The Ohio State Buckeyes received the best news they'll get all offseason when starting quarterback Braxton Miller announced in early January that he'll be returning for his senior season.
That he probably wasn't ready to be an NFL signal-caller is a debate for another day, but there's little doubt about his dynamic ability at the college level. In 2013, Miller totaled more than 3,000 yards of offense to go along with 36 touchdowns, which includes the nearly full three games in which he sat out due to injury.
Something Ohio State fans may not want to hear, however, is that those numbers are eerily similar to the ones put up by Michigan's Denard Robinson in his junior season. The Wolverines' dual-threat wizard also had 36 total touchdowns. He accounted for more than 3,300 yards but did throw 15 interceptions compared with Miller's seven.
To those who show "Script Ohio" to their newborn children, the headline may sound silly. He's better than Robinson, has a better team around him, has a better coach and is just flat-out more talented, right?
But the solution to avoiding a letdown in his senior season may not be so simple, and some of those reasons are beyond subjective. Ignoring whether or not you think Miller is a better player to begin with, how can he make sure his final legacy as a Buckeye is an overwhelmingly positive one?
To start, let's remember that Miller's ultimate goal, we'll assume, is to be a starting quarterback in the NFL. In order to accomplish that goal, you have to be an elite passer at the college level. For Robinson, becoming an NFL quarterback never really appeared to be in the cards.
This is an important distinction between the two since Miller must get better as a passer in the offseason in order to meet his goals as a professional. Obviously, Robinson worked on his passing in the offseason between his junior and senior years, but his speed was always going to be his biggest asset.
In other words, Robinson was likely going to get a look from scouts regardless of whether his passing improved, whereas Miller's route seems to be quarterback or bust. So his first step in avoiding a letdown is to do everything in his power to become an accomplished thrower.
That means being able to stand up in the pocket and deliver the ball accurately around the field. We've all seen Miller flick the ball 40 yards downfield with ease or make Brett Favre-like plays in the open field, flipping the ball out to a running back at the last second or magically eluding what seems like a sure sack.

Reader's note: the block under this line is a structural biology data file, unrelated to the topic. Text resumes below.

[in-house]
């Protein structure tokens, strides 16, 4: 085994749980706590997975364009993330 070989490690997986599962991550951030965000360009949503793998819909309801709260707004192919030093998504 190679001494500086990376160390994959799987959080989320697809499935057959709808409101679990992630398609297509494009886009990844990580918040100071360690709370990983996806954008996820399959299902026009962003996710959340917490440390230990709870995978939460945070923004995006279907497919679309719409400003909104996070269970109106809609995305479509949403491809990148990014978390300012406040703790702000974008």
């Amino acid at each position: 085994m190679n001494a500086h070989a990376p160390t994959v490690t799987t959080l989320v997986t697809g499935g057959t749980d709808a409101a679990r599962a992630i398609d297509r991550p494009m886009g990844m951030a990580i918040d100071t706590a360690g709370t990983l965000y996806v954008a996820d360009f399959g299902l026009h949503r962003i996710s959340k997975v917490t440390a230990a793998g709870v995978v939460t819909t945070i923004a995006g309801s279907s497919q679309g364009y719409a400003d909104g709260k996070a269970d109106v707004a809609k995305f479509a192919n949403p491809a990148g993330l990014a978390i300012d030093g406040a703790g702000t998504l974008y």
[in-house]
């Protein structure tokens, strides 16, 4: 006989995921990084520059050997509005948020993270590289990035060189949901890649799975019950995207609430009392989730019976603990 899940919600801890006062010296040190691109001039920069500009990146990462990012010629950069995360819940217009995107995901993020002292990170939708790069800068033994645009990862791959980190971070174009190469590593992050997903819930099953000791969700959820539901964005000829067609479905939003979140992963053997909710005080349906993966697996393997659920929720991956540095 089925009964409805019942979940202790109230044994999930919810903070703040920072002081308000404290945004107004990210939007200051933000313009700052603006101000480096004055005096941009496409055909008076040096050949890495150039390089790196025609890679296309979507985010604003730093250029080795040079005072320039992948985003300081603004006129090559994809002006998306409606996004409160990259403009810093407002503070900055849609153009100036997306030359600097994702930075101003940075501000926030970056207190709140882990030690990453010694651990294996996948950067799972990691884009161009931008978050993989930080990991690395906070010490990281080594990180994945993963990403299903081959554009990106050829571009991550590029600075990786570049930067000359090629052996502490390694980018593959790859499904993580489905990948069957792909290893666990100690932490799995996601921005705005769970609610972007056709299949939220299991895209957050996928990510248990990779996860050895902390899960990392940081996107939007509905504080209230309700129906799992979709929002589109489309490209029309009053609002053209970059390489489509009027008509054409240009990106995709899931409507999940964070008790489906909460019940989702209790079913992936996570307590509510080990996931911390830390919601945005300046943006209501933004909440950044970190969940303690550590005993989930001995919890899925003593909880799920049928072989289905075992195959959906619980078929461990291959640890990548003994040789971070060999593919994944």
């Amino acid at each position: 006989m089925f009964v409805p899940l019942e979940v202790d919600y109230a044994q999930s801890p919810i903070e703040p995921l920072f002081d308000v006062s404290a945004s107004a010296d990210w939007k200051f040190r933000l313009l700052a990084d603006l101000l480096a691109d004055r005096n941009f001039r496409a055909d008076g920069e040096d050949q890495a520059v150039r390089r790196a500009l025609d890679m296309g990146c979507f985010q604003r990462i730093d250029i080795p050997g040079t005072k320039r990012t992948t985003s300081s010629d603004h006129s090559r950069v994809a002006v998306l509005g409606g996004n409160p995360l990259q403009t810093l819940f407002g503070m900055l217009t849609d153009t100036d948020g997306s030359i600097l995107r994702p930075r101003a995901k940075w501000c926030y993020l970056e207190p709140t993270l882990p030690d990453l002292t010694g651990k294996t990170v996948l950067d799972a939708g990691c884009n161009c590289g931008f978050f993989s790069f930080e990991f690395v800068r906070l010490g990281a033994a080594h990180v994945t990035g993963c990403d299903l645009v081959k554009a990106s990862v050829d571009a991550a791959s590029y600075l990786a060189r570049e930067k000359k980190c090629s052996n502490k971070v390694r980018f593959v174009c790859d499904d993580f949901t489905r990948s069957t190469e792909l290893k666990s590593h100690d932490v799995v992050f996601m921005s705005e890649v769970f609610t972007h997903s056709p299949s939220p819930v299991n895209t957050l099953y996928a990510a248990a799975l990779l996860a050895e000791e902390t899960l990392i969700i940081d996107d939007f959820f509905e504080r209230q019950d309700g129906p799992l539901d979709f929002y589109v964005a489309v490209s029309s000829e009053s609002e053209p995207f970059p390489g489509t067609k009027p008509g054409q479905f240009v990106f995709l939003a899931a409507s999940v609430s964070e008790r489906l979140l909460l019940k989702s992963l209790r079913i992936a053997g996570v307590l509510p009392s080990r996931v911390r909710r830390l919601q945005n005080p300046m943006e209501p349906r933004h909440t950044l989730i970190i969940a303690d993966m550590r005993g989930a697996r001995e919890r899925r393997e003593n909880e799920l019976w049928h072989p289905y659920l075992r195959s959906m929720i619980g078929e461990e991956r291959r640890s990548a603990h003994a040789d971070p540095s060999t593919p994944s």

But if defenses are afraid of Miller picking them apart with his arm alone, it will make every other aspect of his game that much more dangerous.
What's interesting to note about Robinson is, after throwing for more than 2,500 yards and completing more than 62 percent of his throws as a sophomore, his marks dropped each year until he was replaced by Devin Gardner as a senior. Miller, on the other hand, has improved his numbers since seeing action as a freshman, when he completed barely 50 percent of his throws.
Another way the Buckeyes' Heisman hopeful can go out on a high note is to begin the year strong, building confidence as the season moves along. A road game at Navy won't be the most difficult challenge to open up play in 2014, but a home game against Virginia Tech should be a solid test.
The contest versus the Hokies will be so critical to Miller because, by playing well against what is typically a solid defensive squad, he'll have the knowledge that he can bring it against anybody. In Robinson's final year, the Wolverines opened against Alabama, and he was held to just 27 yards rushing in addition to only 200 yards through the air.
Though coach Brady Hoke's team responded with wins over Air Force and Massachusetts, the loss to the Crimson Tide seemed to set the tone for Robinson's 2012 campaign. By churning out a miserable performance against an elite defense, it was as if everyone, himself included, knew he wasn't up to the task of being an efficient quarterback.
We'll go out on a limb here and say that the Hokies' defense won't be anywhere near as scary as the Tide's was in 2012, but it's certainly no walk in the park.
One final way that Miller can make sure his senior year is a memorable one for the right reasons is to rely on the run game and not feel like he has to do it all himself. Because of his remarkable athleticism, Miller has been the best player on the field in practically every game throughout his life.
But Robinson also had that kind of ability, at least on the ground, and it finally started to catch up to him in his senior year at Michigan. He led the team with 1,266 yards rushing, but the second-leading rusher was Fitzgerald Toussaint with only 514.
Miller loses starting running back Carlos Hyde from the backfield, which also means losing more than 1,500 yards of offense. The key will be to not try to make that up all by himself. Freshmen backs Ezekiel Elliott and Dontre Wilson form a sort of thunder-and-lightning combo that appears poised to break out in 2014.
If Miller can be comfortable with relying on those two to pick up the slack in Hyde's absence, it'll ensure that he's not trying to do too much on his own, something that generally leads to poor play.
On the surface, there are plenty of reasons why it seems silly to even consider a letdown senior season as an option for Braxton Miller. He's much bigger than Denard Robinson, and as mentioned, he has a much better supporting cast.
But resting on those facts alone is what could cause a disappointing final year to actually happen. Miller must dig deep and improve his passing, get off to a hot start and be unafraid to utilize his running backs to make sure his final season of donning a Buckeyes uniform is a sensational one.
All stats via cfbstats.com